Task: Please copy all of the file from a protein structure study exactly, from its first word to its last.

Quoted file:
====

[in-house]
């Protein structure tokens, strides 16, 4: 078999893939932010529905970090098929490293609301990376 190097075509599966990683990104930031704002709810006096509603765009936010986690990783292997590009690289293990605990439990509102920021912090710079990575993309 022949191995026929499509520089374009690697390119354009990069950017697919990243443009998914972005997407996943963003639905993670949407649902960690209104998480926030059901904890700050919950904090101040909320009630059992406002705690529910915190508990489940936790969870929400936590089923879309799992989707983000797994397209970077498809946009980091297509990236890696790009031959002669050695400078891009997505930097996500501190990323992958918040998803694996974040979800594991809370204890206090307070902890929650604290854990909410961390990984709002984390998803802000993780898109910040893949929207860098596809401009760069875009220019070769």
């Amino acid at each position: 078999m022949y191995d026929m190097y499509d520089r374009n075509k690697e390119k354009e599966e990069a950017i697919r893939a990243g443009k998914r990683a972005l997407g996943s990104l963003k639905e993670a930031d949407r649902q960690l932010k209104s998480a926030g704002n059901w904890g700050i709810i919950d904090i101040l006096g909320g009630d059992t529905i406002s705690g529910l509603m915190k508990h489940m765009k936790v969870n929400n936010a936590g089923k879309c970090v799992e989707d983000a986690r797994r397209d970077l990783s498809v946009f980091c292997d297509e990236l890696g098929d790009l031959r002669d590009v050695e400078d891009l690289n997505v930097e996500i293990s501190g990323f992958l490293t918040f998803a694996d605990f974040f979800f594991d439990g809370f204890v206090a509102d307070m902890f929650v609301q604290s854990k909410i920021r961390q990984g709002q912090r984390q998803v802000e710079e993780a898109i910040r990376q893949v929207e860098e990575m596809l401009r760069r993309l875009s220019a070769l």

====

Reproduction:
[in-house]
């Protein structure tokens, strides 16, 4: 078999893939932010529905970090098929490293609301990376 190097075509599966990683990104930031704002709810006096509603765009936010986690990783292997590009690289293990605990439990509102920021912090710079990575993309 022949191995026929499509520089374009690697390119354009990069950017697919990243443009998914972005997407996943963003639905993670949407649902960690209104998480926030059901904890700050919950904090101040909320009630059992406002705690529910915190508990489940936790969870929400936590089923879309799992989707983000797994397209970077498809946009980091297509990236890696790009031959002669050695400078891009997505930097996500501190990323992958918040998803694996974040979800594991809370204890206090307070902890929650604290854990909410961390990984709002984390998803802000993780898109910040893949929207860098596809401009760069875009220019070769």
């Amino acid at each position: 078999m022949y191995d026929m190097y499509d520089r374009n075509k690697e390119k354009e599966e990069a950017i697919r893939a990243g443009k998914r990683a972005l997407g996943s990104l963003k639905e993670a930031d949407r649902q960690l932010k209104s998480a926030g704002n059901w904890g700050i709810i919950d904090i101040l006096g909320g009630d059992t529905i406002s705690g529910l509603m915190k508990h489940m765009k936790v969870n929400n936010a936590g089923k879309c970090v799992e989707d983000a986690r797994r397209d970077l990783s498809v946009f980091c292997d297509e990236l890696g098929d790009l031959r002669d590009v050695e400078d891009l690289n997505v930097e996500i293990s501190g990323f992958l490293t918040f998803a694996d605990f974040f979800f594991d439990g809370f204890v206090a509102d307070m902890f929650v609301q604290s854990k909410i920021r961390q990984g709002q912090r984390q998803v802000e710079e993780a898109i910040r990376q893949v929207e860098e990575m596809l401009r760069r993309l875009s220019a070769l």